The life of one of Dodge City’s best know prostitutes is not what you would expect.
Squirrel Tooth Alice was born Mary Elizabeth "Libby" Haley in 1855 and lived with a well-to-do family in Texas. Things changed dramatically for her when Comanches kidnapped her at the age of 10. They held her captive for 3 years until father paid a ransom.
Unfortunately, Libby’s life was ruined. Her father was convinced her captors had defiled her and he shunned her. He isolated her and didn’t allow her to date. Despite this, she fell in love with a man twice her age who she hoped to marry. When she brought him home to meet her father, he shot the man dead at the front porch. Libby knew she had no life with her family so she ran away to Kansas.
In Abilene, she danced and engaged in prostitution. Eventually she moved in with William "Texas Billy" Thompson. Brother of Ben Thompson, Billy is most known for "accidentally" killing Sheriff Chauncey Whitney in Ellsworth, KS in 1873.
The two moved around from town to town, telling people they were married because in many cases it was a bigger taboo for a woman to live with a man she was not married to than to be a prostitute.
One of the places Libby settled in was Dodge City where she was popular with her patrons and made a decent living. She often split her profits 50/50 with Billy to support his gambling habits.
It was her fondness for prairie dogs that earned her the name "Squirrel Tooth." For her they were cute and were good pets. She fattened them up and, when not caged, they curled up in her lap or walked on a leash. She used the Alice in her profession, and one night a drunk man saw her with one of her prairie dogs. He mistook it for a squirrel, and given she had a gap in her front teeth, he gave her a name that stuck, "Squirrel Tooth Alice."
Libby and Billy were a couple for 24 years. Out of the nine children she had, six which were Billy’s. Libby continued as a prostitute until 1921, retiring at the age of 66.
She was never ashamed about what she did for a living. All of her daughters all followed her in her footsteps, and most of her sons ended up on the wrong side of the law. One of her daughters said about her, "She wasn’t average." Libby died the age of 98 in a rest home in California.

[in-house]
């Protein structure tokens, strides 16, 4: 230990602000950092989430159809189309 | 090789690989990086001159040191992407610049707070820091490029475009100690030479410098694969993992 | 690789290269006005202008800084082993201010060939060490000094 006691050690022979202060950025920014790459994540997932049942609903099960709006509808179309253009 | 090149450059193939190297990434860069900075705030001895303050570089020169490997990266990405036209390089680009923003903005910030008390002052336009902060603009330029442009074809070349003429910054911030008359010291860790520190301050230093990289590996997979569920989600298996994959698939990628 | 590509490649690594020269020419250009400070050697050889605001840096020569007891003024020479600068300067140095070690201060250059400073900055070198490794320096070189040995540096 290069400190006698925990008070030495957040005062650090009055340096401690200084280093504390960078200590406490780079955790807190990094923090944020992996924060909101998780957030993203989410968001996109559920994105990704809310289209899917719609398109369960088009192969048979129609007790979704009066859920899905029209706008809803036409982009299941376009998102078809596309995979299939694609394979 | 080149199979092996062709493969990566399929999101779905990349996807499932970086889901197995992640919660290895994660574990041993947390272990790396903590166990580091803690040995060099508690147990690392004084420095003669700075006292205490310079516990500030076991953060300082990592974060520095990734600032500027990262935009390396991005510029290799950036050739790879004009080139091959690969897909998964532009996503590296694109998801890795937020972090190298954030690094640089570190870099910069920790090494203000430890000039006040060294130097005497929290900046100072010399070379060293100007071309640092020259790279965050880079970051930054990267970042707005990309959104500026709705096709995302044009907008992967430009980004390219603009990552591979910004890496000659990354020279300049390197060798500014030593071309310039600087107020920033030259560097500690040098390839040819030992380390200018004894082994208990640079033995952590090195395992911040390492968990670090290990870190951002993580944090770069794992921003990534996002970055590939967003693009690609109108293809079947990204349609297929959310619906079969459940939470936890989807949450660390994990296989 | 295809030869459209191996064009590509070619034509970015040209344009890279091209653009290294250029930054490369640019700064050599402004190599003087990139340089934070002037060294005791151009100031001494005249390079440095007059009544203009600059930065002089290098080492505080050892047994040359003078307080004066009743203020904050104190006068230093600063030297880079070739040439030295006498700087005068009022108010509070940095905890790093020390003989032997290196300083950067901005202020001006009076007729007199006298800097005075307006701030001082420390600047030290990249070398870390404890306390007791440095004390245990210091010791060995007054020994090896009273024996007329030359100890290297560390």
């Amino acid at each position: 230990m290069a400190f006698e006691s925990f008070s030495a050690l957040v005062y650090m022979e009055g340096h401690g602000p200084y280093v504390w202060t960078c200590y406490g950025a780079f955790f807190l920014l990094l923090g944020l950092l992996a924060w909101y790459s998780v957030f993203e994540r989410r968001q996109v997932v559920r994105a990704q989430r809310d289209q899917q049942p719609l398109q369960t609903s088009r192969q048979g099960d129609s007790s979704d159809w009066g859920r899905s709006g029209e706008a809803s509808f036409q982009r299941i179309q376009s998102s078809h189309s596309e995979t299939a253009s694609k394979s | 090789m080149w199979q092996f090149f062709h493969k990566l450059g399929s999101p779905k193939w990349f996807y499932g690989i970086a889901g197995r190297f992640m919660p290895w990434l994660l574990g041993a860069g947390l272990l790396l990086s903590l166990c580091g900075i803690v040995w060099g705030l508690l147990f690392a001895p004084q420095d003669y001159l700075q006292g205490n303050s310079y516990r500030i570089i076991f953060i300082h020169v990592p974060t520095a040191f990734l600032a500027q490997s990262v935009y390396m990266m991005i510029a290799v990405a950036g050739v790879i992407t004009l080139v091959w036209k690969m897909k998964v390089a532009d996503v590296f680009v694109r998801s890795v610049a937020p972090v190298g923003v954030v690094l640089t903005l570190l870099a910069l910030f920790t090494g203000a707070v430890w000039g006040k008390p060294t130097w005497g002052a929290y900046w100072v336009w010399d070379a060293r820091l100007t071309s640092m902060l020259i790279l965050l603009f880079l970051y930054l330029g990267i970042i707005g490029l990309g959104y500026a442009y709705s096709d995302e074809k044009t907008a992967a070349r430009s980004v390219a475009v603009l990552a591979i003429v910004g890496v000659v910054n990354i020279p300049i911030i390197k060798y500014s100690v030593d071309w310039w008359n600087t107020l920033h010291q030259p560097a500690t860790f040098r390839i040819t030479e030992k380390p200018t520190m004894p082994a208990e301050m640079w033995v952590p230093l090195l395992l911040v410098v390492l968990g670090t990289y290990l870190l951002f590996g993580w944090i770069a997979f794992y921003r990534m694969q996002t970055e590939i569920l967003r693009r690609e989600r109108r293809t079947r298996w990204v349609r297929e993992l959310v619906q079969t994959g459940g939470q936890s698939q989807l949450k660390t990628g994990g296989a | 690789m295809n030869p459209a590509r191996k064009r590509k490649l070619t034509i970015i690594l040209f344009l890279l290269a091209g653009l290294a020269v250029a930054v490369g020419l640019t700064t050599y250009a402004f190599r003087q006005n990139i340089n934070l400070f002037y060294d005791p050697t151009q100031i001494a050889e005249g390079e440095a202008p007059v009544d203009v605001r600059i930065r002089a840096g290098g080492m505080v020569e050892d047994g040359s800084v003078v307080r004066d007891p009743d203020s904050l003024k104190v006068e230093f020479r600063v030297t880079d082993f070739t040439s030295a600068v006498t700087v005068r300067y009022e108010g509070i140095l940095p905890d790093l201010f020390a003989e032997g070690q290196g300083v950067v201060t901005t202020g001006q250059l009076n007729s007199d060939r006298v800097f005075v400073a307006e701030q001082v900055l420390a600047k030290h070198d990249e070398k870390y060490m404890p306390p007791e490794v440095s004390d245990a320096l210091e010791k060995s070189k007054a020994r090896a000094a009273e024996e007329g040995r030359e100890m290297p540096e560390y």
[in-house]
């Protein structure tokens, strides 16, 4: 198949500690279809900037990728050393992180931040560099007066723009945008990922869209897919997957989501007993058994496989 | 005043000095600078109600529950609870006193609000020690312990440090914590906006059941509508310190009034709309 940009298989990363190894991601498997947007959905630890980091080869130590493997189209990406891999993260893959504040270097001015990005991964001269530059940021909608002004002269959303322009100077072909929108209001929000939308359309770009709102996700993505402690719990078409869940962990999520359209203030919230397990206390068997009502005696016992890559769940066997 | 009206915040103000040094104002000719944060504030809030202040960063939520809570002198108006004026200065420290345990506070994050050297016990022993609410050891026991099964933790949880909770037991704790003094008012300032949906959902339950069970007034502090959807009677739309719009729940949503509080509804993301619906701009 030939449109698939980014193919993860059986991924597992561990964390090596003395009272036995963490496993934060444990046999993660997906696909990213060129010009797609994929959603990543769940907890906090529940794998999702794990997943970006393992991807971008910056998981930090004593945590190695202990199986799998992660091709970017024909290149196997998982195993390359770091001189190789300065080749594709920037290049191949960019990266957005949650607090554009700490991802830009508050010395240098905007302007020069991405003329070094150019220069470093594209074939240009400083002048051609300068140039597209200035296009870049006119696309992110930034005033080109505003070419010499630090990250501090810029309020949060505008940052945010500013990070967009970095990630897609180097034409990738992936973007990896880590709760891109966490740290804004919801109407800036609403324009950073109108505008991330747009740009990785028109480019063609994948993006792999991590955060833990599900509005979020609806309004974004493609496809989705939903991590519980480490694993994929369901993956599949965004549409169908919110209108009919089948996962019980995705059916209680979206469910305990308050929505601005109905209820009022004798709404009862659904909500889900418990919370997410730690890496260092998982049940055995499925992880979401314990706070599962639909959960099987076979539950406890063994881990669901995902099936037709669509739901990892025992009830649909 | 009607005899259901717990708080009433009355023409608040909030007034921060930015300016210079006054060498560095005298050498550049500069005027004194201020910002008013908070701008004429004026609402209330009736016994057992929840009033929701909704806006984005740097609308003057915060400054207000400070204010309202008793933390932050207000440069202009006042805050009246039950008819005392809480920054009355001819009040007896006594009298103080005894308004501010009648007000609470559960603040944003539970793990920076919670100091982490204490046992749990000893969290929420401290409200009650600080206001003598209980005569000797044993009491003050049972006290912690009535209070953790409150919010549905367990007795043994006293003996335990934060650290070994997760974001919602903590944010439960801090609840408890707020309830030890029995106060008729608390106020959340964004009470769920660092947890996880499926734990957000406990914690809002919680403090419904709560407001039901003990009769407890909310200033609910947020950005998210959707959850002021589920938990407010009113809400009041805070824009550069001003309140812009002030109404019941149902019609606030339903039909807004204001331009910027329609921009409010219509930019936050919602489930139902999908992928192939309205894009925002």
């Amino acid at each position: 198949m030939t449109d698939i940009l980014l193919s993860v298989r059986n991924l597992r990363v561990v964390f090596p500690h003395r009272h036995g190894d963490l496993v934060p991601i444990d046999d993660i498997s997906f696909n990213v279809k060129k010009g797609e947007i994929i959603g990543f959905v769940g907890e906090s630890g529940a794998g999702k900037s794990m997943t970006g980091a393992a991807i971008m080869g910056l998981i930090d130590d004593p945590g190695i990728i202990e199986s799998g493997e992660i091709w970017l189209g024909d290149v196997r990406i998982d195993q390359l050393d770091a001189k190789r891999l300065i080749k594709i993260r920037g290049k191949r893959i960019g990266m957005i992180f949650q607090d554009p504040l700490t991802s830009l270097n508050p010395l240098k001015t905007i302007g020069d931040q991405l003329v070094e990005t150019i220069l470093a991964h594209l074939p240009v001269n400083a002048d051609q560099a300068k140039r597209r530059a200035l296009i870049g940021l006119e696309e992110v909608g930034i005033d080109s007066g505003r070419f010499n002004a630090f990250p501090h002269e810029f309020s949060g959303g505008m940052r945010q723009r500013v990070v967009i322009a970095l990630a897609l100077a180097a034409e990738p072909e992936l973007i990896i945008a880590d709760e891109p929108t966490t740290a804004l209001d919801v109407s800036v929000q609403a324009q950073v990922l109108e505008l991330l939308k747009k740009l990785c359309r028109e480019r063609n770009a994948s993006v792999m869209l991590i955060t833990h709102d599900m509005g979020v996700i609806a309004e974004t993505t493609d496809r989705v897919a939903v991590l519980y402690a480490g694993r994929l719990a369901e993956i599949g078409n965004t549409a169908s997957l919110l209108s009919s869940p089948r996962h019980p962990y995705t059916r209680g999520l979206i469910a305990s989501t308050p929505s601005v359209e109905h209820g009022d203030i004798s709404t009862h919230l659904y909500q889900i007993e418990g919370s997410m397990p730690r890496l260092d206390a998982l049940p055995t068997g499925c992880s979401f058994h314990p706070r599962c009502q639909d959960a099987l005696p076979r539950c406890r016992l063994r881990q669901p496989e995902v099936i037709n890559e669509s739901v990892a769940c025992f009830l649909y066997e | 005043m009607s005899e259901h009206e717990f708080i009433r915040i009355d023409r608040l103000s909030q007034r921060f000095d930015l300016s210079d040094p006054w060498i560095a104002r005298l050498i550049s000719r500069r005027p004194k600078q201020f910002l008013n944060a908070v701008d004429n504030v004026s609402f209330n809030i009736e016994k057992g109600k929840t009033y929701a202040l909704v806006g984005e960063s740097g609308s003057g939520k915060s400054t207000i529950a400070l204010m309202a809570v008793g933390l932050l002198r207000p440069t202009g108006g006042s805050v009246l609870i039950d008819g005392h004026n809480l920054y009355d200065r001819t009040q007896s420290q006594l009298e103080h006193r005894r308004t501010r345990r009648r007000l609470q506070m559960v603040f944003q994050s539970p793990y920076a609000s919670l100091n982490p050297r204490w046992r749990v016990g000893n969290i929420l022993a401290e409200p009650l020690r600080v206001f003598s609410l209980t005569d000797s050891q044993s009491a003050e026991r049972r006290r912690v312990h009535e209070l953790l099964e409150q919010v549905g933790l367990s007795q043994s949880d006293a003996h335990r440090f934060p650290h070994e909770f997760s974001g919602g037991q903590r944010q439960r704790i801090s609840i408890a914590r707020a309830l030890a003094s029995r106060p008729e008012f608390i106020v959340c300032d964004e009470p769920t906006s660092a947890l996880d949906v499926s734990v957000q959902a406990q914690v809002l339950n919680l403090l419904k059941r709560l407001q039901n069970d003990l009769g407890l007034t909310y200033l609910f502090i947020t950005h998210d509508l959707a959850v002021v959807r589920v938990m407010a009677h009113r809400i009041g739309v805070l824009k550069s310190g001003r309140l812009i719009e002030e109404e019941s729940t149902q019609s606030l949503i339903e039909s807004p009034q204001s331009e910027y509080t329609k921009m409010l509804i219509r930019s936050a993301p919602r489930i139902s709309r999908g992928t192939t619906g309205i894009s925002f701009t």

Big Nose Kate
One winter Wyatt Earp ventured to Texas only to return in the spring for the impending cattle trail. He didn’t return alone, following him was a new friend Doc Holliday and his lady Big Nose Kate. Kate had a slight German accent and was born in Hungary in 1850 where her father was a successful physician to the aristocracy. He uprooted the family to move to Mexico where he cared for Maximilian I. When the Mexican government fell, the family barely made it out of Mexico alive. They settled in Iowa where both parents abruptly died within a month of each other, leaving the children as wards of the state.
After spending time in a Catholic girl’s school, it became obvious that structure did not fit Kate well. As she grew older, she found by being a prostitute she could gain independence and support her love of gambling. When she came to Dodge in 1874, it’s believed she worked for Nellie Earp for a short time while living in the Dodge House with Doc Holliday. Doc and Kate had a lot in common, they loved the nightlife and hard fast living. Ham Bell recalled in his later years Wyatt Earp’s wife had told him that Kate often bragged about her relationship with Doc. She said, "I can out shoot him, I can drink more whiskey than he can, and I can beat him playing poker." The two loved hard and also fought hard. Their disagreements became notorious. In a conversation between Wyatt and Doc which took place after Kate drank too much and began to wreck their hotel room, Doc said, "You know, I had to quiet her Wyatt, I just hit her gently over the head with the butt end of my gun, had to quiet her."
Kathie Bell is the curator of collections and education at Boot Hill Museum.